When people first heard that it is possible for iPhone 7 to eliminate the 3.5 mm headset port, the opinions were mostly negative in this regard. Apple is maintaining a firm control on its iPhone 7 specifications, but the company cannot prevent some of this interesting information coming out. The newest details arrive from Asian tech sources, reminding some things that have been said before: the producer is eliminating the 3.5 mm port from the next iPhone.
2016’s iPhone 7 will be the slimmest device that the company has ever produced, according to these gossips. They are saying that the port’s removal will allow Apple to cut 1 mm from the phone’s thickness and instead the sound will be streaming via wireless connections, with the headsets being connected using its Lightning plug that also serves to power the phone.
It is the newest evidence of Apple defying the market’s standard requirements since the 3.5 mm port has been an important aspect of almost any sound device for many years. Nevertheless, the US giant believes that this will take a lot of space in the iPhone 7 and if the gadget’s specifications do not have the 3.5 mm port, some users will feel its absence.
The headset slot has been a conventional feature that basically every pair of earphones has by default and that unified multiple platforms that used different types of connections. This means that many fans of Apple who have a passion for costly headsets will not be allowed to connect them to the mobile device once the company releases its iPhone 7 next year.
This is not a similar situation to that of Apple choosing a different path for features like expendable storage slots and data wires. There were some individuals preferred the previous Lightning cable, even if few users were frustrated when this function disappeared and they remained with a set of ineffective peripheral devices. Some customers really like their headsets and truly care about the model they use at a certain time.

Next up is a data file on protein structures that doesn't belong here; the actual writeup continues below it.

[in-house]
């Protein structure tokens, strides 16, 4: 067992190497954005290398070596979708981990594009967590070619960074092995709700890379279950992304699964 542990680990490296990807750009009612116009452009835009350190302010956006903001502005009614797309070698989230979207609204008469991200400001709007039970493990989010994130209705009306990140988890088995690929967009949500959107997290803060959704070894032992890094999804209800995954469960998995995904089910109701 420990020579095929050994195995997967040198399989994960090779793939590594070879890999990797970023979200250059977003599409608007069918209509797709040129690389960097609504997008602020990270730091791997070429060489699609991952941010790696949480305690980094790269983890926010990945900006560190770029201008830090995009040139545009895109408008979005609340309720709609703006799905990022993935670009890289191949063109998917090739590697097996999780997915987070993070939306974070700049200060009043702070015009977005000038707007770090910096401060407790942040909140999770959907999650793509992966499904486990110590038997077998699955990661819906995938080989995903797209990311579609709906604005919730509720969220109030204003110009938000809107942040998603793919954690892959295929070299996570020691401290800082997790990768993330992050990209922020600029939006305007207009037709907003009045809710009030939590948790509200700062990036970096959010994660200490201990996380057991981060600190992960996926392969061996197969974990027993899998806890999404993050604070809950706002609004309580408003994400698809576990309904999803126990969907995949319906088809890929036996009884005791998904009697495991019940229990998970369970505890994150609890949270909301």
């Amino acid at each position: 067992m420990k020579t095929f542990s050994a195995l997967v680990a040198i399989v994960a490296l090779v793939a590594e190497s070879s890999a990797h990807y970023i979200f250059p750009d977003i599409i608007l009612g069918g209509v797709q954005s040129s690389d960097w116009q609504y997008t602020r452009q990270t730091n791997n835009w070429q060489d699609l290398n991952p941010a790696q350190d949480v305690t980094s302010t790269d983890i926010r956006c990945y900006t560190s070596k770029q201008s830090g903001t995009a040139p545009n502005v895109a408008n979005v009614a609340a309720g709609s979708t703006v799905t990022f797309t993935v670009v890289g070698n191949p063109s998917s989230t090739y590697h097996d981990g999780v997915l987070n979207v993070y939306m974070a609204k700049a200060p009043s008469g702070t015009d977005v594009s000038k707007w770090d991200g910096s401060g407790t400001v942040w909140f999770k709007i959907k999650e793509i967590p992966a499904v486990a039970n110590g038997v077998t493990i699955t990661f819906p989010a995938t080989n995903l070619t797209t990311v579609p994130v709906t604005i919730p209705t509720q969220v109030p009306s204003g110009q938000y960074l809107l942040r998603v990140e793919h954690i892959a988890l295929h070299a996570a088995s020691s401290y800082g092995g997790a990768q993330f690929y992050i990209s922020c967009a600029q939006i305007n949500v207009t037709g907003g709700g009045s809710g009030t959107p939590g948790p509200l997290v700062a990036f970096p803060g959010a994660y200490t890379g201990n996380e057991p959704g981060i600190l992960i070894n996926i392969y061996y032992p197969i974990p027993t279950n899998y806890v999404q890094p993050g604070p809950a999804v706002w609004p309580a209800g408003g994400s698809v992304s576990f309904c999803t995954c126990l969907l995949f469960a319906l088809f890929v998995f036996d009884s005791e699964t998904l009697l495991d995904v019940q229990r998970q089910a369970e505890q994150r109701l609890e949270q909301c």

It is possible that the producer will sell various types of adaptors that could allow the connection of 3.5 mm slot headsets to tis iPhone 7, however, this is a small solution to an important problem. Users dislike adaptors because they usually are costly and can be lost extremely fast. Something evidently portable, such a pair of headsets, will suffer from requiring an additional system to let them function.
Wireless features come with another series of issues when they have to transmit the sounds. The audio quality still is at the same top level in comparison with wired headsets, and most users do not want an extra gadget that they must constantly charge. In 2014, Apple exposed some technical enhancements it was developing in order to allow sounds to better travel through data connection.
The company stated that linking peripherals in this could allow further manages of the music. Apple’s tech specialists affirmed that, if the users’ headsets support, for instance, noise cancellation, the producer could offer dedicated apps on the iPhone that conveys with the headsets managing the inputs and outputs.
Earlier this summer, the first models of headsets that function via Lightning connection showed up, but it is still a very narrow segment of consumers, compared to the vast majority using the 3.5 mm headset port. Philips presented the Fidelio NC1L devices that work based on the technology of 2014, and during the same period Harman JBL exposed its own set of Lightning-capable headsets.
Image source: Jatimtech